Instead, according to the Smiths’ attorney, Casper Connolly, township officials rushed to list the property for sale and now claim they have “received substantial interest for the township property and at least one offer” of $49,900.

“They asked for an adjournment not to review findings as stated in court but to put the property for sale, try and get around the agreement and confuse the case with these new findings,” Connolly said.

“We settled this case in May. They don’t like what they heard in September. And now they are trying to change it in November. One might consider this corruption.”

Land appraised at “$0”

The original 48-page appraisal was done by Louise Braun, a veteran in Oakland County land matters who frequently is called as a legal expert in disputes.

Connolly says the township acquired the property in 2009 after “bullying” a mortgage company with $300 a day in fines for blighted conditions after the foreclosure. Instead, the township agreed it would forgive the fines and take the property for free. The mortgage company turned over the title.

“They got it for nothing and they’ve never paid a cent of taxes on it,” Connolly said.

A copy of Braun’s appraisal obtained by The News determined its market value at “$0.”

“That value is, coincidentally, that which it cost the township to acquire the property,” Braun wrote. “Since the township acquired this property at no cost in 2009, legal action has taken place which would be expected to have a negative impact on the value of the property and the creation of an easement through the wetlands to provide access to Parcel B.

“Adding to this is the failure of the township to maintain or demolish the home, an issue which any potential buyer would face immediately upon purchase, a further negative impact on the value of the property.”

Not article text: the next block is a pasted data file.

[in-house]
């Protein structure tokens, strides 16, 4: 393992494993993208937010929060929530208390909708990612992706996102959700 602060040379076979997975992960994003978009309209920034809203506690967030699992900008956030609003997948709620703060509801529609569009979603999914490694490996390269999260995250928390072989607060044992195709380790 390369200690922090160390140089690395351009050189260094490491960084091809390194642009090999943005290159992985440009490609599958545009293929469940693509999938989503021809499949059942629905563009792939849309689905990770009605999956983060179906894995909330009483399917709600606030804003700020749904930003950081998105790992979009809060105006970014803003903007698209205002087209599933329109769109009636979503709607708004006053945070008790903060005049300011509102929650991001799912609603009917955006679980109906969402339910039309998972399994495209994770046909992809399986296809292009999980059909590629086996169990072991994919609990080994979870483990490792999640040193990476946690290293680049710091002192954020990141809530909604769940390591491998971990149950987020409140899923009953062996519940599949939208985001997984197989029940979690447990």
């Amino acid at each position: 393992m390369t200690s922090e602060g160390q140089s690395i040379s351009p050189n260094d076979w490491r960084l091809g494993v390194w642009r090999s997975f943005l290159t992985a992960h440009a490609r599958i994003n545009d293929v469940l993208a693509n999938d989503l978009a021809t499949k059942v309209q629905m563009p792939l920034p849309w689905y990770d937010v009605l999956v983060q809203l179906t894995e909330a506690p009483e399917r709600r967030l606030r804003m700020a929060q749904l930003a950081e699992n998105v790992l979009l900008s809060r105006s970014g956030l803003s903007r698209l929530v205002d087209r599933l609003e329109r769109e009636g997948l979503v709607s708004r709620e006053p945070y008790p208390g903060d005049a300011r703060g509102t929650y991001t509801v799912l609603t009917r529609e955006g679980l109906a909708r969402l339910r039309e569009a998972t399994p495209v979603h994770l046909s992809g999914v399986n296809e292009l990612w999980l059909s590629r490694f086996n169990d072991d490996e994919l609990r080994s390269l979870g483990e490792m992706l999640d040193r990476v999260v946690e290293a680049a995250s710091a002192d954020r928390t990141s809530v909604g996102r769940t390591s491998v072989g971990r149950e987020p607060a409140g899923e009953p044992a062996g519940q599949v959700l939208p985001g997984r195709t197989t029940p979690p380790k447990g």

Neither township officials or Need could not be reached for comment Friday. In Need’s court filing seeking to strike the appraisal and judgment he said the Smiths received a mortgage of $137,600 for the township property in 2005 according to court records.

Need said a new appraisal is being done by Brian Kirksey, who found the earlier appraisal of zero value “should not be relied upon and is not credible.”

‘Nothing but a land grab’

The matter is scheduled to be heard before Jarbou on Wednesday. She also told attorneys she plans to issue an opinion on Connolly’s motion next week.

Connolly pointed out Kirksey was not even one of the four appraisers agreed upon by his clients and the township.

“They failed to even provide him (Kirksey) with truthful and accurate information,” Connolly said. “They told him Braun was the Smith’s appraiser when the truth is the township selected her. If they are interested buyers they probably don’t know the property is landlocked.”

The “For Sale” sign was removed from the property earlier this week after the real estate agent obtained copies of recent court filings.

“The Smiths have been harassed and this has been nothing but a land grab,” Hoffman said. “The township wanted to build a riverside park there and the Smiths stood in their way. I think the township should be investigated for abuse of power.

“So they tried to evict them and that didn’t work. Then they threatened to shut off their electrical power in the middle of winter but decided that wasn’t a good idea. Then sued them and that didn’t work.

“They have moved into an apartment because of all the trouble and all they want now is to get their property whole again.”

mmartindale@detroitnews.com

(248) 338-0319